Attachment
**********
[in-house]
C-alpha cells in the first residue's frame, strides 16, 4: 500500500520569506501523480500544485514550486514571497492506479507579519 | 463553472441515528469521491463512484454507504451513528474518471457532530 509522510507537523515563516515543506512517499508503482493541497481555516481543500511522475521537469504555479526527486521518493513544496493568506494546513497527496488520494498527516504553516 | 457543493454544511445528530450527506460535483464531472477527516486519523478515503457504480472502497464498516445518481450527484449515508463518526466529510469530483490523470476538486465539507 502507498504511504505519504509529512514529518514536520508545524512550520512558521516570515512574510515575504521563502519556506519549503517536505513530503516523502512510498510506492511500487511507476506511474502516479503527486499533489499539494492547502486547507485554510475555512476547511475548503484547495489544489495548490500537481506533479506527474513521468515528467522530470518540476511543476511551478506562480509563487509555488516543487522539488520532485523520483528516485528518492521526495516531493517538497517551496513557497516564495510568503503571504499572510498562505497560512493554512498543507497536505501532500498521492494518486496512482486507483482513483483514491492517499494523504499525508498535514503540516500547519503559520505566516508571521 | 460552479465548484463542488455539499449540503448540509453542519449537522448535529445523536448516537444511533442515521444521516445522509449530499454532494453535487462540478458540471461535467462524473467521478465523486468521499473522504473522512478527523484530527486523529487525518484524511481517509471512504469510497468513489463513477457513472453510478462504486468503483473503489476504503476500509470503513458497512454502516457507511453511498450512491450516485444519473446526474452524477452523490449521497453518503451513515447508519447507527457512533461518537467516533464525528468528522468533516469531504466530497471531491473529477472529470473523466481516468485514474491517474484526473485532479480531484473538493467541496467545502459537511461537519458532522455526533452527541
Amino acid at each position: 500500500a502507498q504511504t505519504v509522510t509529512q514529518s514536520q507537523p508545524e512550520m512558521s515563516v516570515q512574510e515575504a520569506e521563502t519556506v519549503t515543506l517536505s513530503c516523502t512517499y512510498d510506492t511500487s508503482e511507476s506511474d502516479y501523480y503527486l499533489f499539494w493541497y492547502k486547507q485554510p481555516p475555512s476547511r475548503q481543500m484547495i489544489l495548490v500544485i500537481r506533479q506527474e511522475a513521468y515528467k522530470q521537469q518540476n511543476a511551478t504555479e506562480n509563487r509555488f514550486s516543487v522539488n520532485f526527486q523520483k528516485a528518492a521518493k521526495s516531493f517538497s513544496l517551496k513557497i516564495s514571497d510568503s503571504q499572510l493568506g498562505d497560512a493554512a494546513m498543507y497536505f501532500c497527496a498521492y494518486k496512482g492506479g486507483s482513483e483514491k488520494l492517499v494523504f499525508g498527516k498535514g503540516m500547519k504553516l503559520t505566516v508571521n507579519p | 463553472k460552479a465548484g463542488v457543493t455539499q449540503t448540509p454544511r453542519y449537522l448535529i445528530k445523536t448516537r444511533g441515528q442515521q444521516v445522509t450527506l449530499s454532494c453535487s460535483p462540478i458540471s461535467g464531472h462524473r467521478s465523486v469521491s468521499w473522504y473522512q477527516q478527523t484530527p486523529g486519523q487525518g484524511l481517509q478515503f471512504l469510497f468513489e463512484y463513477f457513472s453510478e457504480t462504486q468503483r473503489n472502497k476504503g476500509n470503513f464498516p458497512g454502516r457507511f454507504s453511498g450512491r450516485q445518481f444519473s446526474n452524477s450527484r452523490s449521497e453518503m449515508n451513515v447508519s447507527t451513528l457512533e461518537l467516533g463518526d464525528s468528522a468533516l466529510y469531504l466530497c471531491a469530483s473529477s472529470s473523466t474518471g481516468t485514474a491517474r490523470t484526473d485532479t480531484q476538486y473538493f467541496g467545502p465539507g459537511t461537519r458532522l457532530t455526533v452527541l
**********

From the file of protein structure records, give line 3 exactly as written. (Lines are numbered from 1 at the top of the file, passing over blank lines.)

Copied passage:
Amino acid at each position: 500500500a502507498q504511504t505519504v509522510t509529512q514529518s514536520q507537523p508545524e512550520m512558521s515563516v516570515q512574510e515575504a520569506e521563502t519556506v519549503t515543506l517536505s513530503c516523502t512517499y512510498d510506492t511500487s508503482e511507476s506511474d502516479y501523480y503527486l499533489f499539494w493541497y492547502k486547507q485554510p481555516p475555512s476547511r475548503q481543500m484547495i489544489l495548490v500544485i500537481r506533479q506527474e511522475a513521468y515528467k522530470q521537469q518540476n511543476a511551478t504555479e506562480n509563487r509555488f514550486s516543487v522539488n520532485f526527486q523520483k528516485a528518492a521518493k521526495s516531493f517538497s513544496l517551496k513557497i516564495s514571497d510568503s503571504q499572510l493568506g498562505d497560512a493554512a494546513m498543507y497536505f501532500c497527496a498521492y494518486k496512482g492506479g486507483s482513483e483514491k488520494l492517499v494523504f499525508g498527516k498535514g503540516m500547519k504553516l503559520t505566516v508571521n507579519p | 463553472k460552479a465548484g463542488v457543493t455539499q449540503t448540509p454544511r453542519y449537522l448535529i445528530k445523536t448516537r444511533g441515528q442515521q444521516v445522509t450527506l449530499s454532494c453535487s460535483p462540478i458540471s461535467g464531472h462524473r467521478s465523486v469521491s468521499w473522504y473522512q477527516q478527523t484530527p486523529g486519523q487525518g484524511l481517509q478515503f471512504l469510497f468513489e463512484y463513477f457513472s453510478e457504480t462504486q468503483r473503489n472502497k476504503g476500509n470503513f464498516p458497512g454502516r457507511f454507504s453511498g450512491r450516485q445518481f444519473s446526474n452524477s450527484r452523490s449521497e453518503m449515508n451513515v447508519s447507527t451513528l457512533e461518537l467516533g463518526d464525528s468528522a468533516l466529510y469531504l466530497c471531491a469530483s473529477s472529470s473523466t474518471g481516468t485514474a491517474r490523470t484526473d485532479t480531484q476538486y473538493f467541496g467545502p465539507g459537511t461537519r458532522l457532530t455526533v452527541l